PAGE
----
Bill Wittliff, the celebrated screenwriter behind ‘Lonesome Dove,’ ‘Legends of the Fall‘ and ‘The Perfect Storm,’ died Sunday at age 79.
Wittliff’s death was announced on Monday morning by Texas State University President Denise M. Trauth. (Read Trauth’s email in a Facebook post below) In the email, Trauth writes “Bill was a gifted writer, filmmaker, photographer, artist, and visionary. He was an inspiration to all who knew him, but particularly to our students.”
Wittliff and his wife, Sally, founded The Wittliff Collections at Texas State in 1986, creating a research archive, library and exhibition gallery “focused entirely on the creative spirit of Texas and the Southwest,” Trauth said.
Hector Saldana is a curator of the Wittliff Collection. And he tells Texas Public Radio’s Jack Morgan that Wittliff’s probably most well-known for screenwriting ‘Lonesome Dove,’ but that the filmmaker left his mark on several artistic fields; including what he saw as the four pillars of important Texas art: writing, photography, music, and film.
Saldana says Wittliff also brought Willie Nelson to movie screens in ‘Honeysuckle Rose‘ and ‘Red-Headed Stranger.’
“A lot of people don’t know that the reason the song ‘On The Road Again‘ exists is because of Bill Wittliff,” says Saldana. “Bill needed some music for a scene in that movie and asked Willie to do something like you know from the bus and Willie goes ‘You mean like on the road again?’ and he goes ‘Yeah!’ and wrote it and we have those lyrics also here at the Wittliff Collections.”
Saldana says Witliff was warm and friendly — the quintessential Texan.
“I don’t think he ever met a stranger. He was very personable, and he had great stories,” says Saldana. “I mean from the time when he was a teenager he was about 16 when he drove from Blanco, Texas, to see Elvis Presley play at the then Municipal Auditorium. And he found out the show was sold out. He climbed a tree to try to get into a window, saw Elvis Presley there in the window. Elvis motioned to him and asked him, ‘What are you doing up there in the tree?’ And Bill Wittliff explained, and Elvis Presley tore out a paper towel and wrote to the ticket taker to let these three boys in. They’re friends of mine. We have that piece of paper on display at the Wittliff Collection.”
Saldana’s testimonial is backed up by Trauth. She says, “Bill could usually be found in the corner of the room surrounded by students as he patiently answered questions about the creative process.” The University’s President also credited Wittliff with attracting people to Texas State from all over the world through the collection.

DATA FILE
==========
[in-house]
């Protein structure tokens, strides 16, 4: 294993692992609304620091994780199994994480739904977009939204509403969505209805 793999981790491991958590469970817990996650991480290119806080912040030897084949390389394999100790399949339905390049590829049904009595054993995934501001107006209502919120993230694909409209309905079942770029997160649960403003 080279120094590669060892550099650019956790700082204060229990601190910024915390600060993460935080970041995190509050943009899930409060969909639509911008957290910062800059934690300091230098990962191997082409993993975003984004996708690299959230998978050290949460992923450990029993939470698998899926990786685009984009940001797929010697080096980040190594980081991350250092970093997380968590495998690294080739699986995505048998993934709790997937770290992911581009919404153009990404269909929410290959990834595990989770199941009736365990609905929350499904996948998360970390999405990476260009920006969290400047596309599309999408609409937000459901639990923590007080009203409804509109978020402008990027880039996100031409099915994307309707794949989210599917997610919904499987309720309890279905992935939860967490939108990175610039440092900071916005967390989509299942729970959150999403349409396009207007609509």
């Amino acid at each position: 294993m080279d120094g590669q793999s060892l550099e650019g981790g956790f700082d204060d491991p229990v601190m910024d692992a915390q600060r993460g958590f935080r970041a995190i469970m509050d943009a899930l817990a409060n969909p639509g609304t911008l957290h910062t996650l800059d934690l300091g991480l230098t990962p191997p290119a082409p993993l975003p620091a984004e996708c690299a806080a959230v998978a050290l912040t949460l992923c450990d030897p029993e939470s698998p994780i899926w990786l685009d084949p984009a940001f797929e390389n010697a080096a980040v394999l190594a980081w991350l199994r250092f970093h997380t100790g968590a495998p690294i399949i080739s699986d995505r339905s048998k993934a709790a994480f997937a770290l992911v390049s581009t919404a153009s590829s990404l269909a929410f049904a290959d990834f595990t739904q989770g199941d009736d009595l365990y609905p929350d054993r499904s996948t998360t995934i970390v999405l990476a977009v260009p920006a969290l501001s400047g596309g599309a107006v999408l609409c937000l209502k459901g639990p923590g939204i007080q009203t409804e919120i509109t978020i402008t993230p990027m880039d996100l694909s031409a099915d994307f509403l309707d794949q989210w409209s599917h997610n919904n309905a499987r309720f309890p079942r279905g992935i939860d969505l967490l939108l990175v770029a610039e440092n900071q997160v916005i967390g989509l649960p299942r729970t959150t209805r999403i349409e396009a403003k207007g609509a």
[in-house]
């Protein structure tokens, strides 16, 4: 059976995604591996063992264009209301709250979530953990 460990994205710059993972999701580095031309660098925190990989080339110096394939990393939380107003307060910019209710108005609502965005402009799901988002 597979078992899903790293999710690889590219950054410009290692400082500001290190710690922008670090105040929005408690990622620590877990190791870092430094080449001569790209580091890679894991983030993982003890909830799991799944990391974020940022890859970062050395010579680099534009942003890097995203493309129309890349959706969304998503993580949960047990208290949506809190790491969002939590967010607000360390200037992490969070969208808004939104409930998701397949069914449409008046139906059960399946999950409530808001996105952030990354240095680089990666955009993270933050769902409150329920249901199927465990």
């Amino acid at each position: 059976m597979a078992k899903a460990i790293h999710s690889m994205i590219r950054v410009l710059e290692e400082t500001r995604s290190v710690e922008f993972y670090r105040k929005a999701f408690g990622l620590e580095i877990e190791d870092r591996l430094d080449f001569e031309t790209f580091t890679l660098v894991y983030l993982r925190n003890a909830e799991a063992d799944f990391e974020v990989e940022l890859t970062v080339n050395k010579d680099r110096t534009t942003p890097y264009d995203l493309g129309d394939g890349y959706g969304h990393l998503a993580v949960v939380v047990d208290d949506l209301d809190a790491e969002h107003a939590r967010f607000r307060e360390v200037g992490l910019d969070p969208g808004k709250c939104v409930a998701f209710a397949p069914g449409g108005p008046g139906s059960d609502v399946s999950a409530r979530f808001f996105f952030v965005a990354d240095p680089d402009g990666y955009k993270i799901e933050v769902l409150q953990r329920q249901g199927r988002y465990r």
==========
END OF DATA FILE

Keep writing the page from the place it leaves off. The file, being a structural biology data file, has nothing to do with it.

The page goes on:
Wittliff donated his materials from Lonesome Dove, which won seven Emmys, two Golden Globes and a Peabody Award, to the archive at Texas State.
Words cannot describe the sorrow that we feel this morning. Bill was more than a founder, he was a leader and a mentor. He inspired us. He cared about us and we cared about him deeply. We were all lucky to have known and worked with him. Bill Wittliff (1940-2019) #TheWittliff pic.twitter.com/rVSjkRPFE8
— Wittliff Collections (@TheWittliff) June 10, 2019
Wittliff was also an accomplished photographer, having published a coffee table book on Vaqueros, or Mexican cowboys. His death was sudden — he had a heart attack.
“He was always busy. He always had a project” says Saldana. “He had either a book project or some new photo prints he wanted to do. You know he was always on the go. And so that’s what I’m going to miss. He was a firecracker.”
When he died, he had been overseeing the expansion of his collection at Texas State. He is survived by his wife Sally. Funeral arrangements are pending.
Want to know more about this iconic Texan? Check out this article from the Austin American Statesman.
This piece combines reporting from Jack Morgan of Texas Public Radio in San Antonio and Andy Jechow of KUT in Austin.